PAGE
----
Usain Bolt managed “only” to clock 19.78, certainly not a time befitting the world’s fastest man, but still he managed to win the 200-meter finals handily.
That’s just goes to show that even when slowed down, still nobody can catch up to the Jamaican sprinter.
Indeed, the 2016 Rio Olympics has become a showcase for Usain Bolt to cement his legacy as one of the best to run on the track. His performance was made even more surprising considering that he suffered a hamstring injury during the pre-qualifiers and his presence in Rio was in doubt.
— Usain St. Leo Bolt (@usainbolt) August 19, 2016
More than the competition, the 29-year-old has greater goals in mind; he wants his name to become synonymous with sport alongside such legends as Muhammad Ali and Pele.
“I hope after these Games I will be in that bracket,” he said in a report from CNN.
The race wasn’t even close, with the Jamaican quickly building the distance at the first turn, though the slippery track slowed down all the runners. Even without turning his head, he knew that his closest rival, Canadian Andre De Grasse, was still a few feet behind him.
Indeed, nobody was within his field of vision when he looked around as he stepped onto the white line.
Usain Bolt then assumed his signature pose: raising his left hand to the air, as the crowd cheered.
However, with his birthday just around the bend, he also knows his vulnerability. Even on the track, when it seemed like he was flying, he could sense it.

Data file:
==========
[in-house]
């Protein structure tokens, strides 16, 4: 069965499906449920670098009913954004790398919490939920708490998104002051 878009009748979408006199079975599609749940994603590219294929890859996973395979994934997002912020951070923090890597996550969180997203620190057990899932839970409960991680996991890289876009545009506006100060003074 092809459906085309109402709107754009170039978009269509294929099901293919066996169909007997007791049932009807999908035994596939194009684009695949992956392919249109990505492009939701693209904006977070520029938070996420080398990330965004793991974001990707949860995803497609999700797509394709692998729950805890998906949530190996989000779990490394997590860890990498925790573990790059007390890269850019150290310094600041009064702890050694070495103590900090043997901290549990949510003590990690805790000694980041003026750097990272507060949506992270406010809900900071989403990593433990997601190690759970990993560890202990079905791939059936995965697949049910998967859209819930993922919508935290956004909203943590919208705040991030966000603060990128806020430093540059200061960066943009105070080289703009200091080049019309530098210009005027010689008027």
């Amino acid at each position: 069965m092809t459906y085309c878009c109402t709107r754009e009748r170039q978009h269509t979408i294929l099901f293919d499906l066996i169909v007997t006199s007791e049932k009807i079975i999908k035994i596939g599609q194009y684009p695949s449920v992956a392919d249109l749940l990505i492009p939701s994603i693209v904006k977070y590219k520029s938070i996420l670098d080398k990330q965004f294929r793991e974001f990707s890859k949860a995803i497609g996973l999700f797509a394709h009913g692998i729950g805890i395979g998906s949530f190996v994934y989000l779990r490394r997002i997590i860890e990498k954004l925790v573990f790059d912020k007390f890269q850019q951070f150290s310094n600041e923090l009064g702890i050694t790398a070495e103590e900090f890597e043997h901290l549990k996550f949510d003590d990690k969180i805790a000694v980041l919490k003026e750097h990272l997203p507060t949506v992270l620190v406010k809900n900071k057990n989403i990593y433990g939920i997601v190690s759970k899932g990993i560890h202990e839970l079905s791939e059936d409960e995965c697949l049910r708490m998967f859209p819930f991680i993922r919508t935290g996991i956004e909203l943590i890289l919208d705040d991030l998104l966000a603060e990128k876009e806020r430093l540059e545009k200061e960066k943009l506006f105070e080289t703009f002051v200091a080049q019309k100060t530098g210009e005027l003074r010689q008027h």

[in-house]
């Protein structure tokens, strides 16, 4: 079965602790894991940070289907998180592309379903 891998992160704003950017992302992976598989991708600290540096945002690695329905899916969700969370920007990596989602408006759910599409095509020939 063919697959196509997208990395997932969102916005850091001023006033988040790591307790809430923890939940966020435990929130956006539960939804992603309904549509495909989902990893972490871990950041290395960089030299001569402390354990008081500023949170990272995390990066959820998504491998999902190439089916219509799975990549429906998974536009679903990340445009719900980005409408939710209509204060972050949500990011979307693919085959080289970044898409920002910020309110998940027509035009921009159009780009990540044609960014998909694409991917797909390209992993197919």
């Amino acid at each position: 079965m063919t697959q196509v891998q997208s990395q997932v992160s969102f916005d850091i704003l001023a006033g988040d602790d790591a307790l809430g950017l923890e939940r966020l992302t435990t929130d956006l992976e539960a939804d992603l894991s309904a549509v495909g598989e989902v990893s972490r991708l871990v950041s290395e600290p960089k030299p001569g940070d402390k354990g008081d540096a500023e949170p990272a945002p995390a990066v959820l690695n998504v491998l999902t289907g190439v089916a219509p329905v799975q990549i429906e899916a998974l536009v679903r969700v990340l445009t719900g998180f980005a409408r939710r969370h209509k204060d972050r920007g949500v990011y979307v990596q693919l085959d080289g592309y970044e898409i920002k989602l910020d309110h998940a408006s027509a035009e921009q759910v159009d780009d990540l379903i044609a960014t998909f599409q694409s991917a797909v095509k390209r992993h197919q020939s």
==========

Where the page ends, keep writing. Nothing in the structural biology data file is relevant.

“I ran hard around the turn. On the straight, my body didn’t respond. I’m getting old,” he told reporters.
That means Usain Bolt’s lightening quick performances in the 200-meter may be coming to an end. He previously said that during the World Championships in London next year, if he’s going to compete it would be strictly in the 100-meters, where his short bursts of power arestill unparalleled.
“I said it would be 100m and that’s it. My coach has a way of trying to convince me, but personally I believe this is my last one,” he told BBC Sport.
During the 200-meter semis, De Grasse managed to go neck-and-neck against the long strides of the 6-foot-5 athlete, trailing only by 0.02 seconds. But to the eyes of experts, he did not take the race seriously, even flashing a smile at the younger opponent.
By again winning his third gold at the Rio Olympics, Usain Bolt proved once again that, at full power, nobody can match his speed.
Usain Bolt has dominated the sprint double three times now, after Beijing in 2008 and London in 2012. He also has the opportunity to win his ninth gold during the 4×100 relay on Friday, although the chance of that happening just got dimmer when Yohan Blake and Nickel Ashmeade failed to qualify for the 200-meter final.
— MailOnline Sport (@MailSport) August 19, 2016
At this point, he said that he has nothing left to prove, and that’s why the prospect of competing in the double sprints holds little allure.
“There are no words to explain. Eight time Olympic Champion. The 200 means a lot more to me and I have been enjoying it,” he said in a report from Yahoo Sports.
“There is nothing else I can do. I have proven to the world that I’m the greatest. That’s what I came here for and that’s what I’ve been doing. That is why it’s my last Olympics. I can’t prove anything else.”
Usain Bolt will leave behind a great legacy as well as world records that will no doubt go unbroken for years to come. His talent and charizma have brought tremendous attention to track and field, and he knows it. “I’ve made the sport exciting, made people want to see the sport,” he told the New York Times.
[Photo by Shaun Botterill/Getty Images]